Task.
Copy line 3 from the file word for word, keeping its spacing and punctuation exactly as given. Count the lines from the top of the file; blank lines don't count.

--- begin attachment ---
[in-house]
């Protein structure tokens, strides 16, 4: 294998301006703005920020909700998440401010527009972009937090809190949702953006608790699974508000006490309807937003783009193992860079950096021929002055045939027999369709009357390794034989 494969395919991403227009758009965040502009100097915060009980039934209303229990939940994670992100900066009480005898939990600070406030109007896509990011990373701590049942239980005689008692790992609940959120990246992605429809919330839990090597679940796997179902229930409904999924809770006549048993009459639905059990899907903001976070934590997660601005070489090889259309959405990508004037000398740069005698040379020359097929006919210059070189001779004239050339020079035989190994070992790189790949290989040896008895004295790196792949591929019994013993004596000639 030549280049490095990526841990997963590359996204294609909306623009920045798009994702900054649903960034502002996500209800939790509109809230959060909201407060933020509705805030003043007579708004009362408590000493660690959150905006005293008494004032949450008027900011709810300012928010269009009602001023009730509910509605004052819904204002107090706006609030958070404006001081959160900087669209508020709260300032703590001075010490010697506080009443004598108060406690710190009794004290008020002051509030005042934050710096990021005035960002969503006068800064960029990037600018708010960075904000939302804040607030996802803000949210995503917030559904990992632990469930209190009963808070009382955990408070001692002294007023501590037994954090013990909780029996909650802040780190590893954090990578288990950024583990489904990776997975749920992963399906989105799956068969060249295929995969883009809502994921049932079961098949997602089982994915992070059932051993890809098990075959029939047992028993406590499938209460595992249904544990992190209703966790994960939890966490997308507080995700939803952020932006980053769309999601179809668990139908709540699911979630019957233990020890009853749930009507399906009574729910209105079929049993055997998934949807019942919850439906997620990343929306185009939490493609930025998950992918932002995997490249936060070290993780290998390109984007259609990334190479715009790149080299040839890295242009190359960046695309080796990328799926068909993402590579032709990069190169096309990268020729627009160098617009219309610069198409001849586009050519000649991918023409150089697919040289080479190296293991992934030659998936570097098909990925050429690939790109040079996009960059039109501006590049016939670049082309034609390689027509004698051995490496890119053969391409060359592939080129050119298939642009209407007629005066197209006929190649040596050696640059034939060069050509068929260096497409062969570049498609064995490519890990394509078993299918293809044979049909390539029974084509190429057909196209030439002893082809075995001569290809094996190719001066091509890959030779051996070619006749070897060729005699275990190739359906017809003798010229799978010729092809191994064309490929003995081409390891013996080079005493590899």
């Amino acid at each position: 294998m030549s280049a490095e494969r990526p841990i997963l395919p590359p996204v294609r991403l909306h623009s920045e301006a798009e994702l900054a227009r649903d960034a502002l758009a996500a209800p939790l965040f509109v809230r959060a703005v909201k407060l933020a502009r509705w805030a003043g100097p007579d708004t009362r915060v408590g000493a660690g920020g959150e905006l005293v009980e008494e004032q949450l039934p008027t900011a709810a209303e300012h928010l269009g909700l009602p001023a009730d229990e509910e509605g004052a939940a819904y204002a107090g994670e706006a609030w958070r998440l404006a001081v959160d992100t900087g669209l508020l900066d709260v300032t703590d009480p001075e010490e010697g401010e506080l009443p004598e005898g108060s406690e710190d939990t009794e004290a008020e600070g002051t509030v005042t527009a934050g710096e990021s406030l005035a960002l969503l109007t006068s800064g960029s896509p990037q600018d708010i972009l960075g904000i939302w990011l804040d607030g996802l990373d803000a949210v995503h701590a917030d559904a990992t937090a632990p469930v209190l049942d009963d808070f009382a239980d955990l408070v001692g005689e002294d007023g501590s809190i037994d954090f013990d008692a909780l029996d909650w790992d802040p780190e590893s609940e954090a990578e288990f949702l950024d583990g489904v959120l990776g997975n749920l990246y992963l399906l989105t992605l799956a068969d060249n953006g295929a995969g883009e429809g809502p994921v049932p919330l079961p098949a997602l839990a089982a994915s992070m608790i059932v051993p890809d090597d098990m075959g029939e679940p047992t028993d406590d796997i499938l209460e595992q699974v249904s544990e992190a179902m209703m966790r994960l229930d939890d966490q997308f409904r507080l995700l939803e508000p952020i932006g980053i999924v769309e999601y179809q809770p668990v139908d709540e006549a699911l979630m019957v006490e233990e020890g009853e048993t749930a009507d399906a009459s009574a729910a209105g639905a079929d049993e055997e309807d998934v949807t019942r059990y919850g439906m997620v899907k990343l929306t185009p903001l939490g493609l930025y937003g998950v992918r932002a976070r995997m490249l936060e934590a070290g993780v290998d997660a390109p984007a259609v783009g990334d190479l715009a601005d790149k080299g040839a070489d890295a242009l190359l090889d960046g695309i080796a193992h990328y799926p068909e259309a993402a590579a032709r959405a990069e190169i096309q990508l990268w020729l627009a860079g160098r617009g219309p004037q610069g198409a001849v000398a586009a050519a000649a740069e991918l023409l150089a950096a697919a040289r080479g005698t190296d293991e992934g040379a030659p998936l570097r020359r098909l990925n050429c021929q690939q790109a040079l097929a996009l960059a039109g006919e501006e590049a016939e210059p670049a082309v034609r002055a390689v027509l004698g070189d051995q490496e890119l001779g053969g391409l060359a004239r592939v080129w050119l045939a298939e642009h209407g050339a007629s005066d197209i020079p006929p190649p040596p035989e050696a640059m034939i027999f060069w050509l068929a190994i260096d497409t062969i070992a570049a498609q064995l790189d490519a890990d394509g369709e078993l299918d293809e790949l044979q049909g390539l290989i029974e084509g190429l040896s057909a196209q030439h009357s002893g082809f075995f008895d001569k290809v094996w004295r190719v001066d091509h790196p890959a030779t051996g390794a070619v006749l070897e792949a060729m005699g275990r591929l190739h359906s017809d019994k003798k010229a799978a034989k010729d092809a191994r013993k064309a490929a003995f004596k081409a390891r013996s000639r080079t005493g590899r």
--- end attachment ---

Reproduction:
């Amino acid at each position: 294998m030549s280049a490095e494969r990526p841990i997963l395919p590359p996204v294609r991403l909306h623009s920045e301006a798009e994702l900054a227009r649903d960034a502002l758009a996500a209800p939790l965040f509109v809230r959060a703005v909201k407060l933020a502009r509705w805030a003043g100097p007579d708004t009362r915060v408590g000493a660690g920020g959150e905006l005293v009980e008494e004032q949450l039934p008027t900011a709810a209303e300012h928010l269009g909700l009602p001023a009730d229990e509910e509605g004052a939940a819904y204002a107090g994670e706006a609030w958070r998440l404006a001081v959160d992100t900087g669209l508020l900066d709260v300032t703590d009480p001075e010490e010697g401010e506080l009443p004598e005898g108060s406690e710190d939990t009794e004290a008020e600070g002051t509030v005042t527009a934050g710096e990021s406030l005035a960002l969503l109007t006068s800064g960029s896509p990037q600018d708010i972009l960075g904000i939302w990011l804040d607030g996802l990373d803000a949210v995503h701590a917030d559904a990992t937090a632990p469930v209190l049942d009963d808070f009382a239980d955990l408070v001692g005689e002294d007023g501590s809190i037994d954090f013990d008692a909780l029996d909650w790992d802040p780190e590893s609940e954090a990578e288990f949702l950024d583990g489904v959120l990776g997975n749920l990246y992963l399906l989105t992605l799956a068969d060249n953006g295929a995969g883009e429809g809502p994921v049932p919330l079961p098949a997602l839990a089982a994915s992070m608790i059932v051993p890809d090597d098990m075959g029939e679940p047992t028993d406590d796997i499938l209460e595992q699974v249904s544990e992190a179902m209703m966790r994960l229930d939890d966490q997308f409904r507080l995700l939803e508000p952020i932006g980053i999924v769309e999601y179809q809770p668990v139908d709540e006549a699911l979630m019957v006490e233990e020890g009853e048993t749930a009507d399906a009459s009574a729910a209105g639905a079929d049993e055997e309807d998934v949807t019942r059990y919850g439906m997620v899907k990343l929306t185009p903001l939490g493609l930025y937003g998950v992918r932002a976070r995997m490249l936060e934590a070290g993780v290998d997660a390109p984007a259609v783009g990334d190479l715009a601005d790149k080299g040839a070489d890295a242009l190359l090889d960046g695309i080796a193992h990328y799926p068909e259309a993402a590579a032709r959405a990069e190169i096309q990508l990268w020729l627009a860079g160098r617009g219309p004037q610069g198409a001849v000398a586009a050519a000649a740069e991918l023409l150089a950096a697919a040289r080479g005698t190296d293991e992934g040379a030659p998936l570097r020359r098909l990925n050429c021929q690939q790109a040079l097929a996009l960059a039109g006919e501006e590049a016939e210059p670049a082309v034609r002055a390689v027509l004698g070189d051995q490496e890119l001779g053969g391409l060359a004239r592939v080129w050119l045939a298939e642009h209407g050339a007629s005066d197209i020079p006929p190649p040596p035989e050696a640059m034939i027999f060069w050509l068929a190994i260096d497409t062969i070992a570049a498609q064995l790189d490519a890990d394509g369709e078993l299918d293809e790949l044979q049909g390539l290989i029974e084509g190429l040896s057909a196209q030439h009357s002893g082809f075995f008895d001569k290809v094996w004295r190719v001066d091509h790196p890959a030779t051996g390794a070619v006749l070897e792949a060729m005699g275990r591929l190739h359906s017809d019994k003798k010229a799978a034989k010729d092809a191994r013993k064309a490929a003995f004596k081409a390891r013996s000639r080079t005493g590899r």